A friend of mine has a really neat idea. He wants to develop an online tailoring service that will leverage skilled people overseas to produce suits and clothing for people here in the U.S.A. In case you’ve never experienced custom made clothing, the fit is truly amazing and will almost always leave you wanting more.
Sure, there are a few already-existing companies that do this but my friend thinks there are a few “flaws” in their business models that could be tweaked to result in a successful business.
It’s a neat idea. Ideas are great. I love ideas. The problem with ideas is that it is often convenient to forget that ideas can require a lot of
effort work to bring them to fruition.
Coming up with the idea behind this business was the easy part. Anyone could do that. The difficult part is in turning the idea into a reality. Potential implementation issues I can imagine include: fashion trends are notoriously fickle, supply chain management across continents, importing from overseas is a logistical challenge, good website design takes time, and… oh yea, that little thing called marketing.
There’s an old joke in the software engineering world about pigs and chickens that goes something like this:
A chicken and a pig decide to open a restaurant that serves breakfast. The chicken takes some initiative and makes up a menu featuring “bacon and eggs”. It’s relatively easy for the chicken to provide the eggs… but serving bacon with this breakfast will literally kill the pig.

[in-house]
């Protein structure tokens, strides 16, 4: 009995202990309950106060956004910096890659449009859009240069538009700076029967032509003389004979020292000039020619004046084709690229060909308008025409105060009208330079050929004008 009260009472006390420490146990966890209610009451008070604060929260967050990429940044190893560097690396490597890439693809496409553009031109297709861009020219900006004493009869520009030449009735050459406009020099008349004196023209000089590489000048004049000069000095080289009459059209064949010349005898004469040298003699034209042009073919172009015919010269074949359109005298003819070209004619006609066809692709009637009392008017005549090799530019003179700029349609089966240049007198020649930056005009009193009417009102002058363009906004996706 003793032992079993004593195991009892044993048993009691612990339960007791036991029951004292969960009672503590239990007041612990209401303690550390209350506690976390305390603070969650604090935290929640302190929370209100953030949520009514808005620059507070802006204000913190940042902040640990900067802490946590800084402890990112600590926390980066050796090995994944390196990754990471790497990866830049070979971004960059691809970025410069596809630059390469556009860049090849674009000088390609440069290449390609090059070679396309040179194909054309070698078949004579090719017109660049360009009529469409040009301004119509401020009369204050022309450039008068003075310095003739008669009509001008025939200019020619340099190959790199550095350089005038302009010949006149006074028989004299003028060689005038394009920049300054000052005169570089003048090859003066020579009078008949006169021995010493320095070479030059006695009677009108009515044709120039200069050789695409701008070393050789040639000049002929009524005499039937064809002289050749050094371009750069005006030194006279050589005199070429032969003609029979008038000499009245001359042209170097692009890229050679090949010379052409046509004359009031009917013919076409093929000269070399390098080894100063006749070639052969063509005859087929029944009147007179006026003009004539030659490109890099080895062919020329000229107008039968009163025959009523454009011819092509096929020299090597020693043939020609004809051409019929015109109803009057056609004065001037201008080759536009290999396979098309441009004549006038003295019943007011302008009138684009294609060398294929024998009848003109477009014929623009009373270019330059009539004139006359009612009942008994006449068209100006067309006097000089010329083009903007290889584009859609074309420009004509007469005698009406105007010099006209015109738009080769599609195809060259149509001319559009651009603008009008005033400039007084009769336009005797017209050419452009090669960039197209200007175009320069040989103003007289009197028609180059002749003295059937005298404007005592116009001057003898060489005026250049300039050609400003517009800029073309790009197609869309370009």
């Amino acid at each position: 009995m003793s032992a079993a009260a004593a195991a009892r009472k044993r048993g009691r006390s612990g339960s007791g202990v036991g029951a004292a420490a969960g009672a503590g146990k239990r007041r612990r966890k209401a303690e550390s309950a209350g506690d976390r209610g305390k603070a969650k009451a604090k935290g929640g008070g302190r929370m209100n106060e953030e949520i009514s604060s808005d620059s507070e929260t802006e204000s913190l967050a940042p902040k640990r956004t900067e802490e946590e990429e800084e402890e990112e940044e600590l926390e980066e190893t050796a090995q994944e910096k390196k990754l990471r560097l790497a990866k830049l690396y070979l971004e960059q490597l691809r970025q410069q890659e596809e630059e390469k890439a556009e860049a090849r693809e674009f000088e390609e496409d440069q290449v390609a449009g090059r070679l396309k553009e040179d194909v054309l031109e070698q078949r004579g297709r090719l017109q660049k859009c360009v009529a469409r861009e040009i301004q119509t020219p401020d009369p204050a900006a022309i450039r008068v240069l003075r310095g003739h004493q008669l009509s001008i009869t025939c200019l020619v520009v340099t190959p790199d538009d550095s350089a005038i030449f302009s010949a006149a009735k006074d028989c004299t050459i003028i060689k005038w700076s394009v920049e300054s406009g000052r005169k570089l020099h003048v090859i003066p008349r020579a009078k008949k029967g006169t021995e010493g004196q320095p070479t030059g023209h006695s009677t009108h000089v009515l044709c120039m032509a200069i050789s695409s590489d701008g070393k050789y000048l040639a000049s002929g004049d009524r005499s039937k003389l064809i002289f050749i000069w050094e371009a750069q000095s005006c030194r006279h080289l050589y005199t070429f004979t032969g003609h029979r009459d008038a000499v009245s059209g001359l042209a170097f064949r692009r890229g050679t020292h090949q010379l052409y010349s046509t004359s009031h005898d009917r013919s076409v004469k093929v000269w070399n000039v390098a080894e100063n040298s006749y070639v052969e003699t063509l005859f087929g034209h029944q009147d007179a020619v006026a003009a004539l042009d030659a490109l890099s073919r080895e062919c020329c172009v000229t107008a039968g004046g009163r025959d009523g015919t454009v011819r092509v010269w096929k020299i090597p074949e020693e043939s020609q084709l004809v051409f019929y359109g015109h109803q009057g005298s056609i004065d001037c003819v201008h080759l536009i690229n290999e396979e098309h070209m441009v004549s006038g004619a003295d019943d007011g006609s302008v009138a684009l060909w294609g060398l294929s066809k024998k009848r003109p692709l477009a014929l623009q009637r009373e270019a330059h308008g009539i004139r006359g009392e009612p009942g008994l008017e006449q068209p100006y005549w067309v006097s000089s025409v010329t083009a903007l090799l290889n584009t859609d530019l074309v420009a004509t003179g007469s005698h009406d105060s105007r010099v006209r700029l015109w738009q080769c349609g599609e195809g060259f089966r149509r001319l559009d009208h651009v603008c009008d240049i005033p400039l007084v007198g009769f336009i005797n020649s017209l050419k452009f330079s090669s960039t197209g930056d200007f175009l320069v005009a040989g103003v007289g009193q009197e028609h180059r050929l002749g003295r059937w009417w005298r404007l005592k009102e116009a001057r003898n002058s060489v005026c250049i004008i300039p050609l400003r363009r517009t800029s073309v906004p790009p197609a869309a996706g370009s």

In life, some of us inevitably start out by being the idea-generators and playing the role of the chicken. We get excited about an idea and start working to achieve it, only to discover that the act of bringing this idea into reality may require that we become the pig, sacrificing an unrealistic amount of our personal time to make the idea a reality.
The problem is we need to remember that the “breakfast” requires
effort work to produce. If we aren’t careful we place the burden of our success on the backs of our team and/or our future selves, only to get discouraged at the lack of progress along the way.
I do recognize there can be a happy middle ground where our ideas and our efforts to realize those ideas coexist. It’s just important to remember that realizing ideas requires far more effort than just coming up with the idea.